Hashemi had a series of posts in the revolutionary state generally relating to exporting the revolution, and under the aegis of Ayatollah Montazeri, who in the late 1980s was the heir apparent of Ayatollah Khomeini for leadership in the Islamic Republic.

Montazeri was a rival of parliamentarian Akbar Hashemi Rafsanjani,† and further to that rivalry the Montazeri faction leaked embarrassing information about Rafsanjani’s dealings with the United States.

The Great Satan’s disreputable Middle East policy entailed playing both sides of the destructive Iran-Iraq War — arming Saddam Hussein‘s Iraq, while also making secret weapons sales through Israel to Iran despite a supposed arms embargo, thereby obtaining the release of American hostages in Lebanon.

This is the “Iran” half of the Iran-Contra scandal … which became the Iran-Contra scandal when Hashemi publicly exposed the existence of secret Iranian-American contacts to the Lebanese magazine Ash-Shiraa.

The immediate motivations appear murky even to specialists, of whom this writer is not one … but whatever they were, the leak backfired — as so often is the case — on the whistleblower himself.

While the authors of the covert policy in each country emerged stronger, Hashemi was arrested just before the story broke publicly and “persuaded” (with 75 lashes!) into one of those Soviet-style auto-denunciations, which was broadcast on Iranian TV.

Hashemi’s self-flagellation, as characterized here, runs thus:

Deviation is my ultimate sin. This is why I now stand before you. I began my career with minor infractions, gradually strayed from the correct path, continued with larger mistakes, then to major sins, and ultimately to the worst sin possible — that of heresy, apostasy, and treason against the Imam, the Community, Islam, and the Islamic Revolution. I have to ask myself what was the root cause of my downfall? …

(His answer: “carnal instincts”.)

I now realize that despicable sinners like myself had no business inside the heir-designate’s office. I thank God that I have been removed from that office …

I would like to plead with my former colleagues and friends who shared my deviant ideas to return to the correct path, relinquish their false notions, reform themselves, unite against imperialism, and overcome the carnal instincts that can lead them toward having relations with Satan and his representatives.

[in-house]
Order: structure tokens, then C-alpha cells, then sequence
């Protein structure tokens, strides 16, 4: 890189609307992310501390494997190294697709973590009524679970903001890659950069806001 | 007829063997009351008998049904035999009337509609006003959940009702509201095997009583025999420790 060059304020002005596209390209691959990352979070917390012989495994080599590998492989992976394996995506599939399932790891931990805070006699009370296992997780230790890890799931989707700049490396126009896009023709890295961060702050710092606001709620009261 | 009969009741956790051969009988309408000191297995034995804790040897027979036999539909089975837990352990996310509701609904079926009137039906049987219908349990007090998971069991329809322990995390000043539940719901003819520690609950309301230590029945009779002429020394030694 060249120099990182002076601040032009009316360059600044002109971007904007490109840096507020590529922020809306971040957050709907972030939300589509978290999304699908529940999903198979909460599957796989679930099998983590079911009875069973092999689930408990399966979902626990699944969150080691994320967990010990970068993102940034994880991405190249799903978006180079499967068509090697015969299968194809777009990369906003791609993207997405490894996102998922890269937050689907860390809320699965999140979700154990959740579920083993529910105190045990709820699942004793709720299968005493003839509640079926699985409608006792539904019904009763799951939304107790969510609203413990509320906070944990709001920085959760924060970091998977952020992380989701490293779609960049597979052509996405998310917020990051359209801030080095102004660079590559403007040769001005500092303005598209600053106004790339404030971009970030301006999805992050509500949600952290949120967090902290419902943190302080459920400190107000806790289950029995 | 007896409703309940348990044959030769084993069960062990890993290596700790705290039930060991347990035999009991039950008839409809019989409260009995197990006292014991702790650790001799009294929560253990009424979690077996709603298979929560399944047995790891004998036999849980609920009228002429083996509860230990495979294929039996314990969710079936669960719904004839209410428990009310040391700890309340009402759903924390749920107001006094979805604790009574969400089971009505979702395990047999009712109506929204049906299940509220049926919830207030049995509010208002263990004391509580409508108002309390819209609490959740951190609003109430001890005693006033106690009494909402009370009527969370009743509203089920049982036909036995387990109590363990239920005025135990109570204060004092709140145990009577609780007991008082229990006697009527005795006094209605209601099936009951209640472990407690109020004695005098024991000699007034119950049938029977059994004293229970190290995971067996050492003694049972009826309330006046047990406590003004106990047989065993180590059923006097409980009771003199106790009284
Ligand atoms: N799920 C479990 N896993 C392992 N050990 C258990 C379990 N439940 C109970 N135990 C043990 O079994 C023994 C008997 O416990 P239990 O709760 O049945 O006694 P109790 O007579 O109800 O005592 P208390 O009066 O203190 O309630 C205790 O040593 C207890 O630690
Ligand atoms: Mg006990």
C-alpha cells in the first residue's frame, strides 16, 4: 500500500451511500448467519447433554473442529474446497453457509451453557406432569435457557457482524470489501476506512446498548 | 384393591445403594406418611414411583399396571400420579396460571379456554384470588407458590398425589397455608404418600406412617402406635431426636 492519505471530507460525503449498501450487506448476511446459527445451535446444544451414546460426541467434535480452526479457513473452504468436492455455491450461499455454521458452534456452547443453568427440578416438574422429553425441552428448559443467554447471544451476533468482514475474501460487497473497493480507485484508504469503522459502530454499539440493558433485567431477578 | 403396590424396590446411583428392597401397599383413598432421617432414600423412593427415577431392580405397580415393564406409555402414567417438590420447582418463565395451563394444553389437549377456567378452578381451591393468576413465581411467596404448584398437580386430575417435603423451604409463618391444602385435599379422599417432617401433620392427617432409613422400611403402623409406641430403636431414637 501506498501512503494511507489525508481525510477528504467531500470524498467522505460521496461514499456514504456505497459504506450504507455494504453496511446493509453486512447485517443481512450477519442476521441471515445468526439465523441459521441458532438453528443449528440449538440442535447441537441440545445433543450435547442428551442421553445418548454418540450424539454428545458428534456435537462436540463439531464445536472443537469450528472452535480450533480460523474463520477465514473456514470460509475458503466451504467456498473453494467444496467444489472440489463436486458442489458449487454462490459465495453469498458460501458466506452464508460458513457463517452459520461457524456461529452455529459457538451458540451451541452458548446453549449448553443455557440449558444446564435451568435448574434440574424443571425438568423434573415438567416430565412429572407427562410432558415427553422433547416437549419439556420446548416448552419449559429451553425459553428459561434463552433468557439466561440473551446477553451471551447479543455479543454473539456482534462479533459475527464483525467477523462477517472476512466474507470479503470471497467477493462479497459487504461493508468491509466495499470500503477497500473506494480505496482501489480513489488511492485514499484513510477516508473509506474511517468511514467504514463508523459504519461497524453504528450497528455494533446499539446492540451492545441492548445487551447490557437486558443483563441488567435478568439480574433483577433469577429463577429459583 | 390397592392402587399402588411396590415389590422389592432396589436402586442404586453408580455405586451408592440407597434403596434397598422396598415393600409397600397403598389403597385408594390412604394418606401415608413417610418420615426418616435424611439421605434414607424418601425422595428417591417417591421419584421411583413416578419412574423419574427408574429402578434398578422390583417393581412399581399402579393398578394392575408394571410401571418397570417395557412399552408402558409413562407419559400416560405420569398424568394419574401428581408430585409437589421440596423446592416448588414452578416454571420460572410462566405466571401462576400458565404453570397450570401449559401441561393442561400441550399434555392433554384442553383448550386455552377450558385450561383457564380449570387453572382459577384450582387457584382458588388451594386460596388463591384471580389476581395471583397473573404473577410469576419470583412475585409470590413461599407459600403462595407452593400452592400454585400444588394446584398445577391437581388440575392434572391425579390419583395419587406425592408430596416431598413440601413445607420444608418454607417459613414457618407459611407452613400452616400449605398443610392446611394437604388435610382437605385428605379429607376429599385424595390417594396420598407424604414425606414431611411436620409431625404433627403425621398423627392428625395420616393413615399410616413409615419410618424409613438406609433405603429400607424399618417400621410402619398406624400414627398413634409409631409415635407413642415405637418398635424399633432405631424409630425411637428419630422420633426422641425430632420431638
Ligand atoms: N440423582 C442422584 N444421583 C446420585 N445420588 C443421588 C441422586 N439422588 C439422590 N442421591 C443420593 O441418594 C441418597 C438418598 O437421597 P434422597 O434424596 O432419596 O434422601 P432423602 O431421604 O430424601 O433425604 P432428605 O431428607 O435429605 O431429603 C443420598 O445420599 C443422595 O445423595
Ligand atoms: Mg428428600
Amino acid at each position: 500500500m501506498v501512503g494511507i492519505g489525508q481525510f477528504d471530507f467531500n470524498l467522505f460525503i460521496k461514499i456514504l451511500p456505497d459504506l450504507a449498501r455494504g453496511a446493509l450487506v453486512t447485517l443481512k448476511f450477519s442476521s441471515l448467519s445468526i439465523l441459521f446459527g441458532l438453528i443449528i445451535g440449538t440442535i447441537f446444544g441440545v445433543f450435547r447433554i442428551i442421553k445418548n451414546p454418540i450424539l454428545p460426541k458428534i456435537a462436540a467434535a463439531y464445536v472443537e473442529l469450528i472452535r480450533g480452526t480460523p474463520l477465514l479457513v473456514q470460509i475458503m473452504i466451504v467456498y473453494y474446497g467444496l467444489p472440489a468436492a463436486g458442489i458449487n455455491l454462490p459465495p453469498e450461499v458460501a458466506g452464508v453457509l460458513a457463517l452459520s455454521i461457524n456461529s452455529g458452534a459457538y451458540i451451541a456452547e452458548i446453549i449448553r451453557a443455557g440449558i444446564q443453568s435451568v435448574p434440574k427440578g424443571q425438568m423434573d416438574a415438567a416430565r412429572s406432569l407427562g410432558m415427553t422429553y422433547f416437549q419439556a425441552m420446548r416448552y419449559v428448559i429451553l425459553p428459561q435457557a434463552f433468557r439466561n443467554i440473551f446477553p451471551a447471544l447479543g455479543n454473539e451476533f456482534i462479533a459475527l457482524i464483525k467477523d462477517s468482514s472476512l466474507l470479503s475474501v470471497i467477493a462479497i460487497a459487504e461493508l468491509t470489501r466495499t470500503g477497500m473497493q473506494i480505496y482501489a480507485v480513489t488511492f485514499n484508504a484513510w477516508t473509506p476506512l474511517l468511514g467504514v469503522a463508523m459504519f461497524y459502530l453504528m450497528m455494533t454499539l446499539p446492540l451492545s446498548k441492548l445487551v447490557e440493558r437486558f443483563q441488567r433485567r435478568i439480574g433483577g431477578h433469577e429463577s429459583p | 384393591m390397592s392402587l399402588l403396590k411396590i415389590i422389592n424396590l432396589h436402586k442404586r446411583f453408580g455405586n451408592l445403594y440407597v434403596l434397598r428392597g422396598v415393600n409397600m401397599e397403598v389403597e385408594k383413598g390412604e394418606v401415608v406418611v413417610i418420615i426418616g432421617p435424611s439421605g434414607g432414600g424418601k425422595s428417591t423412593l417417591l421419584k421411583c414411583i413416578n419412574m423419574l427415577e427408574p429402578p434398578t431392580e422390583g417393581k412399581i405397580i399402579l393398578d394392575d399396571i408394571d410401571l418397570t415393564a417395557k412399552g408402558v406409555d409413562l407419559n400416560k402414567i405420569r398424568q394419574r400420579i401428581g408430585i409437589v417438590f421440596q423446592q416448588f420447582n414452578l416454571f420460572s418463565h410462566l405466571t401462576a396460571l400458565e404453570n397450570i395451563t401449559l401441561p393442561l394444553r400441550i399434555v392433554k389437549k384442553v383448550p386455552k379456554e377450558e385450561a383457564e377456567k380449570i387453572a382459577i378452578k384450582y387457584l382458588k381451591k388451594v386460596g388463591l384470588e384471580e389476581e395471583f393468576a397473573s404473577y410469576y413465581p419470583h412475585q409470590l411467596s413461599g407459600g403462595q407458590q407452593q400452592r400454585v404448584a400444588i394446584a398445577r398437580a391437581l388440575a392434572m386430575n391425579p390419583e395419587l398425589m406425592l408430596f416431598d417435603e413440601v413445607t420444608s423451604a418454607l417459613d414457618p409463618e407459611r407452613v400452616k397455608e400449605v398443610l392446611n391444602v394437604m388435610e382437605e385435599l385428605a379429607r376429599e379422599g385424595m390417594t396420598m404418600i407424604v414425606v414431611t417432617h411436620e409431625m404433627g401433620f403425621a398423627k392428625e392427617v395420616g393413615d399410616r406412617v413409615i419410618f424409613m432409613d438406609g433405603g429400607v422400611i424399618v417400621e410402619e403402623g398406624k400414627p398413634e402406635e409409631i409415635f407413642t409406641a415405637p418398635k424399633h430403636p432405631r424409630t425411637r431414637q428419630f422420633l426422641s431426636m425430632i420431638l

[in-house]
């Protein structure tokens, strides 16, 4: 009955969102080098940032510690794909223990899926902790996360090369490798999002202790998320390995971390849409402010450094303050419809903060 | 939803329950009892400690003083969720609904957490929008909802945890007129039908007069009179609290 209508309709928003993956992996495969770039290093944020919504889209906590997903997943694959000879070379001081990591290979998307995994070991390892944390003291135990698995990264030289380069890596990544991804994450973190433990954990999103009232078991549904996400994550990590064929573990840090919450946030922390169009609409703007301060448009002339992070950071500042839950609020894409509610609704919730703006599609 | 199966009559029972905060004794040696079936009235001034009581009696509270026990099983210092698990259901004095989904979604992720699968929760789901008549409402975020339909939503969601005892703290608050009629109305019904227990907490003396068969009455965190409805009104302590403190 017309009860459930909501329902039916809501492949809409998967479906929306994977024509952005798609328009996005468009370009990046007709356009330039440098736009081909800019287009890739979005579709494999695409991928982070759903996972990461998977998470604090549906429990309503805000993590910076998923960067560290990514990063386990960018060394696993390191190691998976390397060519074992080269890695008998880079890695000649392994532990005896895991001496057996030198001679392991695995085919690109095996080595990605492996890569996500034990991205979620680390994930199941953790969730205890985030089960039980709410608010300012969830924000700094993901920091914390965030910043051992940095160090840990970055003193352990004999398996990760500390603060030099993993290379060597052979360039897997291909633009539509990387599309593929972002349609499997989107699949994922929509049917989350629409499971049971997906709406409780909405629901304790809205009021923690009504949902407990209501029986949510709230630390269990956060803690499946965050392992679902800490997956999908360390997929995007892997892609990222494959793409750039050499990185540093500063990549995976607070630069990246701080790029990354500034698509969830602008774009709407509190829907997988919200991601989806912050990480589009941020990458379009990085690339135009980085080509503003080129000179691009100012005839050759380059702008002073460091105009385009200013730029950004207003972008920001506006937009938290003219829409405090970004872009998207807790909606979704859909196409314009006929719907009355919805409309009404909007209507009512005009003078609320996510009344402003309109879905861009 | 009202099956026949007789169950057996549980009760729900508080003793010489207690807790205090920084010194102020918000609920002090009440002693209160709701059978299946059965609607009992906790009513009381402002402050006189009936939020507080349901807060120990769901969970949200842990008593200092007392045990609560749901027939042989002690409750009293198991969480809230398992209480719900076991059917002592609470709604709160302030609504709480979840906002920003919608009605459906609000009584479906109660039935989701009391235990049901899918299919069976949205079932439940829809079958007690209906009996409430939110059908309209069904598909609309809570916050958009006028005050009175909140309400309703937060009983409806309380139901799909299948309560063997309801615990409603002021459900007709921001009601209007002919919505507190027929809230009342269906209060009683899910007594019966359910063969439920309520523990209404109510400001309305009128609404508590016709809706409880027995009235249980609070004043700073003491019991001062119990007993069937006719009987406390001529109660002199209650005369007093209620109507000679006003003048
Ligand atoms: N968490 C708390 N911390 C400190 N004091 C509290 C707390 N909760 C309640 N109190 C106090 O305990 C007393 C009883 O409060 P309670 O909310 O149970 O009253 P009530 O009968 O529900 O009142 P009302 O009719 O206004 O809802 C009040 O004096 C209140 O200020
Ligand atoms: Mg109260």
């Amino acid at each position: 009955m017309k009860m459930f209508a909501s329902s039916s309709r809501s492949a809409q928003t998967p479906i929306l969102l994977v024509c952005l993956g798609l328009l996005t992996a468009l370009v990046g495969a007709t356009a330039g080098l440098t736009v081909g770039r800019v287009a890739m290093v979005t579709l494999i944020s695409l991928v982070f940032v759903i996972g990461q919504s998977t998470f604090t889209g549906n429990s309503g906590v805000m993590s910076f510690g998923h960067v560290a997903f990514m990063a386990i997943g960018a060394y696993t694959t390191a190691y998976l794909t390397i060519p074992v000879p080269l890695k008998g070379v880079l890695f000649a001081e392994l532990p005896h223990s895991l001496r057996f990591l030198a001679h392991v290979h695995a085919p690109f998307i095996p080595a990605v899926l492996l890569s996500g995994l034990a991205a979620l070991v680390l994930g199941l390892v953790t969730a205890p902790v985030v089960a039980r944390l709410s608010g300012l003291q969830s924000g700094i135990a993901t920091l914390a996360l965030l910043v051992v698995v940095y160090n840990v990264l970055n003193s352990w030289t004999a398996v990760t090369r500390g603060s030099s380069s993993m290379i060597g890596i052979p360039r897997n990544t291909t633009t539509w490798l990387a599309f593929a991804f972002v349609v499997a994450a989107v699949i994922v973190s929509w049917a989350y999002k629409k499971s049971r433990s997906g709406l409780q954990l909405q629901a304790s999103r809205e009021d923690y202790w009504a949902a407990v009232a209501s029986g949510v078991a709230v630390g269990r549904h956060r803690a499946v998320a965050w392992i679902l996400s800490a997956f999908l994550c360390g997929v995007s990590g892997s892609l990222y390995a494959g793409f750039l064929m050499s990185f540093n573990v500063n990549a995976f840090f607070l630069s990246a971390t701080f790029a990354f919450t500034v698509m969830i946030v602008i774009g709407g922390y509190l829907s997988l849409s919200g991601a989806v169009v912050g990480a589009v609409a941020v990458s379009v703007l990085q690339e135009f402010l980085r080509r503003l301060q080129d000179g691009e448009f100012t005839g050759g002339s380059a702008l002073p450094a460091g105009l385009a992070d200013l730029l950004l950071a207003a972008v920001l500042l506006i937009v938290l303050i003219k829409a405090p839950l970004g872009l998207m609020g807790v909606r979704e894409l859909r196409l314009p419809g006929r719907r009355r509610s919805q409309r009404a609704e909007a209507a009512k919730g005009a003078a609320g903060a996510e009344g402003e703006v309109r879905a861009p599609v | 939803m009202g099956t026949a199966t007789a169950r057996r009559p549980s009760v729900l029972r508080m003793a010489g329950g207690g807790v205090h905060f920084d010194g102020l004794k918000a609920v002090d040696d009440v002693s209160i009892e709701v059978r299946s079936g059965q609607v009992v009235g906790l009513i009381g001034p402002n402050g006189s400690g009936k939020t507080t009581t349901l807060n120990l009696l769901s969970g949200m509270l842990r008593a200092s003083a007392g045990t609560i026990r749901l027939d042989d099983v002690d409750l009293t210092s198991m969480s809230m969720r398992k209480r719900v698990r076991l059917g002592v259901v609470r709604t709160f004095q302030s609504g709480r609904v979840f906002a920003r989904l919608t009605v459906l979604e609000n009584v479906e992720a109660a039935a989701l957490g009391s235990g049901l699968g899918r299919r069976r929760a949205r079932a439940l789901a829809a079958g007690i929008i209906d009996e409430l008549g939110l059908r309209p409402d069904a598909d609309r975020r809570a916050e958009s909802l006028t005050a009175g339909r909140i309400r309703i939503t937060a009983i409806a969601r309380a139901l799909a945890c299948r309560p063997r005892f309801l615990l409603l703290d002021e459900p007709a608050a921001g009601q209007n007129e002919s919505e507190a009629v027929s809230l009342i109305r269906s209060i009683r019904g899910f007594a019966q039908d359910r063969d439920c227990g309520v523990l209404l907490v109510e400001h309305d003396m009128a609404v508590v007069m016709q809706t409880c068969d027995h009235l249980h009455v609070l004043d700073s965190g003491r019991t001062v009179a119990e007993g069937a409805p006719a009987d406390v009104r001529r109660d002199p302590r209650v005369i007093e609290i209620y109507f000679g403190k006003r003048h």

He was tried on a basket of nasty charges including “corruption on earth,” murder, kidnapping, plotting against the government … and, because state authority is not immune to irony, arms struggling.

Hashemi’s patron Ayatollah Montazeri worked unavailingly behind the scenes to save his man; Hashemi’s judge noted in his memoirs that the execution was carried out before the sentence went public, specifically to prevent Montazeri throwing his weight around to stop it.

But that weight would dwindle near to nothing in the months ahead, as the case opened a schism between Montazeri and the Iranian leadership.

After publicly calling for greater political openness, and criticizing a horrifying 1988 mass execution, Montazeri was officially demoted from the designated successor position in favor of Ayatollah Khamenei — who did indeed succeed to the Supreme Leader job, and holds it to this day.

Montazeri remained a frequent internal critic (and, for a time, political prisoner) of the Iranian government during the 1990s and 2000s; by the time of his December 2009 funeral, he was an emblem for the embattled Iranian reform movement.

* The execution was reported by Iranian radio as having taken place at dawn that same day, but opposition organizations immediately charged that it had actually been carried out some days before. (See New York Times, Sep. 29, 1987) If the matter has been definitively resolved, I have not been able to document it.

** For murdering a pro-regime theologian who dissed the Khomeini-backed book The Immortal Martyr, which recast Shi’a martyr Husayn Ali as a revolutionary inspiration for modern times.

† Rafsanjani also has a son named Mehdi Hashemi Rafsanjani — who is not to be confused with the subject of this post.

On this day..

Entry Filed under: 20th Century,Activists,Capital Punishment,Death Penalty,Execution,God,History,Iran,Murder,Politicians,Power,Religious Figures,Revolutionaries,Scandal,Shot,Torture,Treason,Wartime Executions